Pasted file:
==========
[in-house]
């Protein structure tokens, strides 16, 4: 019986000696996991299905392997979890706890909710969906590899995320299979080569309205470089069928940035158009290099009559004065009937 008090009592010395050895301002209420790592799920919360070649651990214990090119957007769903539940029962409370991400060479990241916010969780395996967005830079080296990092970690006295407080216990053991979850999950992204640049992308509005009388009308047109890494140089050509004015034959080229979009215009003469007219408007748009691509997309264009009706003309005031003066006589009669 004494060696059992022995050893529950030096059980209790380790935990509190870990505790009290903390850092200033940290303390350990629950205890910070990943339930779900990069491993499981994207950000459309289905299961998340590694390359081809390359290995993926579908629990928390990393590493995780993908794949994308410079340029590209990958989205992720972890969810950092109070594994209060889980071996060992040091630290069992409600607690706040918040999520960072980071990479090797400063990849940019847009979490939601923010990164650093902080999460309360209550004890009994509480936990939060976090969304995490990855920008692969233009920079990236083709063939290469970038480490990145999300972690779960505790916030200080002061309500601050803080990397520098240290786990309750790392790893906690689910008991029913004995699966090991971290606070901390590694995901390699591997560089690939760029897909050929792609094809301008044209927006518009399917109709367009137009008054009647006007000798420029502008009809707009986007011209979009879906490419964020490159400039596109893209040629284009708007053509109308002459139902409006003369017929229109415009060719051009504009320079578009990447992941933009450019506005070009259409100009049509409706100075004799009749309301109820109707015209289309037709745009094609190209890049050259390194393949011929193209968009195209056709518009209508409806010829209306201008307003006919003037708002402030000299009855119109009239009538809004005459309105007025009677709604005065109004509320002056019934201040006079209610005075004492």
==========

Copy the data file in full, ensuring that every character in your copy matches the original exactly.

[in-house]
């Protein structure tokens, strides 16, 4: 019986000696996991299905392997979890706890909710969906590899995320299979080569309205470089069928940035158009290099009559004065009937 008090009592010395050895301002209420790592799920919360070649651990214990090119957007769903539940029962409370991400060479990241916010969780395996967005830079080296990092970690006295407080216990053991979850999950992204640049992308509005009388009308047109890494140089050509004015034959080229979009215009003469007219408007748009691509997309264009009706003309005031003066006589009669 004494060696059992022995050893529950030096059980209790380790935990509190870990505790009290903390850092200033940290303390350990629950205890910070990943339930779900990069491993499981994207950000459309289905299961998340590694390359081809390359290995993926579908629990928390990393590493995780993908794949994308410079340029590209990958989205992720972890969810950092109070594994209060889980071996060992040091630290069992409600607690706040918040999520960072980071990479090797400063990849940019847009979490939601923010990164650093902080999460309360209550004890009994509480936990939060976090969304995490990855920008692969233009920079990236083709063939290469970038480490990145999300972690779960505790916030200080002061309500601050803080990397520098240290786990309750790392790893906690689910008991029913004995699966090991971290606070901390590694995901390699591997560089690939760029897909050929792609094809301008044209927006518009399917109709367009137009008054009647006007000798420029502008009809707009986007011209979009879906490419964020490159400039596109893209040629284009708007053509109308002459139902409006003369017929229109415009060719051009504009320079578009990447992941933009450019506005070009259409100009049509409706100075004799009749309301109820109707015209289309037709745009094609190209890049050259390194393949011929193209968009195209056709518009209508409806010829209306201008307003006919003037708002402030000299009855119109009239009538809004005459309105007025009677709604005065109004509320002056019934201040006079209610005075004492």